Table 6. The general performance of the applied predictive models in terms of accuracy, precision, and tendency for Antakya Station in the testing period.
Scenario I, without PeriodicityScenario II, with Periodicity
CategoryModelAccuracyPrecisionTendencyBest Model(s)AccuracyPrecisionTendencyBest Model(s)
StatisticalKrigingLH LL
Improved krigingHHN*HM+*
RSMLL LM
Soft computing
models
MARSMH+ MH+
M5TreeLM LL
SVRHL MM
MLP-LMMM+ HHN*
MLP-CGMM+ HH+*
RBNNHL ML
Note: Accuracy is based on RMSE (mm), precision is based on RSTD, and tendency is based on MBE. Accuracy and precision: H: high (3 best values), M: moderate (3 median values), L: low (3 worst values); Tendency: −: under-predicted (negative values); +: over-predicted (positive values); N: neutral (absolute value < 0.01 mm). Best models have been chosen based on attaining at least two of the three accuracies (=H), precision (=H), and tendency (=N) criteria.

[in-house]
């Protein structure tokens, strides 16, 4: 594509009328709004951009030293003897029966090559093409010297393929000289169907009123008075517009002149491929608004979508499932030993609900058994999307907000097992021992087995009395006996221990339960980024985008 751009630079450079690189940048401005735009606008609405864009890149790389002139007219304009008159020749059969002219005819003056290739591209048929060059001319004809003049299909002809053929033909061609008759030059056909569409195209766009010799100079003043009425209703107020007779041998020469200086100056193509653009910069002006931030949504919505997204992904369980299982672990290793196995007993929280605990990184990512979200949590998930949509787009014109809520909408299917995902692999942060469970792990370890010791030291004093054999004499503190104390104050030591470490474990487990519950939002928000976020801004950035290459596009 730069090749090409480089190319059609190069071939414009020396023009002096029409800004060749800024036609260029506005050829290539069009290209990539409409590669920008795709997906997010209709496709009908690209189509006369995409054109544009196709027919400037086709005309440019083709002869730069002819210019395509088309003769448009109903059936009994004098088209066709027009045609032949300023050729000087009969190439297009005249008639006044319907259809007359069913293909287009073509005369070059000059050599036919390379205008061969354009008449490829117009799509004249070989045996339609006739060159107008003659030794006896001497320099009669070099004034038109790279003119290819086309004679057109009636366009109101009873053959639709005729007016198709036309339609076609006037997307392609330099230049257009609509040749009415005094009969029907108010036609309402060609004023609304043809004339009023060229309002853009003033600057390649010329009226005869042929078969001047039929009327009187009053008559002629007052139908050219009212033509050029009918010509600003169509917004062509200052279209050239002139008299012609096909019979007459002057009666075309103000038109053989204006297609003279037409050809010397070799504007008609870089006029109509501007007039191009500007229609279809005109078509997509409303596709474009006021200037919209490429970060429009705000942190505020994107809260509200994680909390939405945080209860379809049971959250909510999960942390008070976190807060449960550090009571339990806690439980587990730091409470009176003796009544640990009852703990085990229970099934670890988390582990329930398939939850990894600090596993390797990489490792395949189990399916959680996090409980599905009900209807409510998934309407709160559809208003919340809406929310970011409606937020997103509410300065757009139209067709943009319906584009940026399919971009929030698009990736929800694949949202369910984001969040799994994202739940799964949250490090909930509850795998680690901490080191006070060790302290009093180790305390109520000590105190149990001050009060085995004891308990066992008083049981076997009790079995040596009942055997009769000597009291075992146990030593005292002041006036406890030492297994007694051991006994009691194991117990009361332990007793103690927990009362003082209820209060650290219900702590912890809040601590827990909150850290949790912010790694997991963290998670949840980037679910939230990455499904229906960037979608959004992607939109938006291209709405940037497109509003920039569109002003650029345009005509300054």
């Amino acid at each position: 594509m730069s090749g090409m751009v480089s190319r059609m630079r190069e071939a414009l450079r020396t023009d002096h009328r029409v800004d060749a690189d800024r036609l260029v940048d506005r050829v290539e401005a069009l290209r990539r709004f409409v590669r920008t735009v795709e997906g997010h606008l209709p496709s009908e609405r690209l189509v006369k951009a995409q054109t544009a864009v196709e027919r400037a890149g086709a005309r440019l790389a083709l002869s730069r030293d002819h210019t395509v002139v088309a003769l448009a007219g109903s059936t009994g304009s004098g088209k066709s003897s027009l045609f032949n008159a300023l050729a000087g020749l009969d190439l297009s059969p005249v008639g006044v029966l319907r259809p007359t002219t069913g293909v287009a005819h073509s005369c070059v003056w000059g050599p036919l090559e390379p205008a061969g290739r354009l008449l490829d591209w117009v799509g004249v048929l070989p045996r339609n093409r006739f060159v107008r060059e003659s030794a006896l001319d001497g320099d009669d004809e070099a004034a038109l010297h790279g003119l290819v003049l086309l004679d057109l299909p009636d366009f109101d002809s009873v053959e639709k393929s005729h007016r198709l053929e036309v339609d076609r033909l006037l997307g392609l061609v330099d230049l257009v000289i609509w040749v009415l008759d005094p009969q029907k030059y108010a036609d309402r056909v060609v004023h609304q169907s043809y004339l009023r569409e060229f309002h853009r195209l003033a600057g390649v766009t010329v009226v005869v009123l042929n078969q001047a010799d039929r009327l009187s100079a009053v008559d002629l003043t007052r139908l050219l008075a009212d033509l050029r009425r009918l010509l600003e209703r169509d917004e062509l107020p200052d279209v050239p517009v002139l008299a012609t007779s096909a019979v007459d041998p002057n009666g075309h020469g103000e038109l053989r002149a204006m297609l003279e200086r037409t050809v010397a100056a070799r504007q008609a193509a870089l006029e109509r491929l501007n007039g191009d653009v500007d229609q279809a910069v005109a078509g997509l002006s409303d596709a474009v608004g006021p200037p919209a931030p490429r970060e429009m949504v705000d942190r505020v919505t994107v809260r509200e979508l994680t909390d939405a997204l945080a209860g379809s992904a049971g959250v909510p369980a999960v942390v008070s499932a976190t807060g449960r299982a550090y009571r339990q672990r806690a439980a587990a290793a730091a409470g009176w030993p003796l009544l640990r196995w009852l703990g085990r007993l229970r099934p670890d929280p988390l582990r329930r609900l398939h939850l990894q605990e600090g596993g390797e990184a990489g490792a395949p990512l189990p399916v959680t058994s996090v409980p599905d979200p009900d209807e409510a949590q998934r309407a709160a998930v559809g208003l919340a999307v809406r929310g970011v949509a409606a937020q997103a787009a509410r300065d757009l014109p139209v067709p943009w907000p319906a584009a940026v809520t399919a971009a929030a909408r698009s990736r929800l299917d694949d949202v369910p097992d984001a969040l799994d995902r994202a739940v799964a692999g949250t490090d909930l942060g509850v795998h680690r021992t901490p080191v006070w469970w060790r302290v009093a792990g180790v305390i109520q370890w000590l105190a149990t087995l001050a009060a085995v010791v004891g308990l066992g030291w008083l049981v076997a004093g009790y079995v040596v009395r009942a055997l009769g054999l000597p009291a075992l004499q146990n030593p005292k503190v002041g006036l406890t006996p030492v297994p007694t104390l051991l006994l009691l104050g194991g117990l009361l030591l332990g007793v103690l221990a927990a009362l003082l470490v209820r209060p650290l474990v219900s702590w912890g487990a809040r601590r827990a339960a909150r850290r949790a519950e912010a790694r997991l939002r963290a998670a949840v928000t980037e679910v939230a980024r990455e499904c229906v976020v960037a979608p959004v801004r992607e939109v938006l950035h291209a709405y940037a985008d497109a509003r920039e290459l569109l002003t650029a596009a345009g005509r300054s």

Table 7. p-Values of the Mann–Whitney Test for statistical methods versus soft computing models in Adana Station.
Table 7. p-Values of the Mann–Whitney Test for statistical methods versus soft computing models in Adana Station.
Soft Computing Models
M5TreeRBNNMLP-LMMLP-CGSVRMARS
Statistical modelsRSM0.7920.8990.8650.6540.9700.720
Kriging0.8780.8440.9840.9640.9700.977
Improved kriging0.9880.7240.8700.9180.8860.895
Table 8. p-Values of the Mann–Whitney Test for statistical methods versus soft computing models in Antakya Station.
Table 8. p-Values of the Mann–Whitney Test for statistical methods versus soft computing models in Antakya Station.
Soft Computing Models
M5TreeRBNNMLP-LMMLP-CGSVRMARS
Statistical modelsRSM0.8240.8730.6260.6310.7860.638
kriging0.9040.7220.4780.5320.6480.518
Improved kriging0.7090.9970.7570.7850.9100.778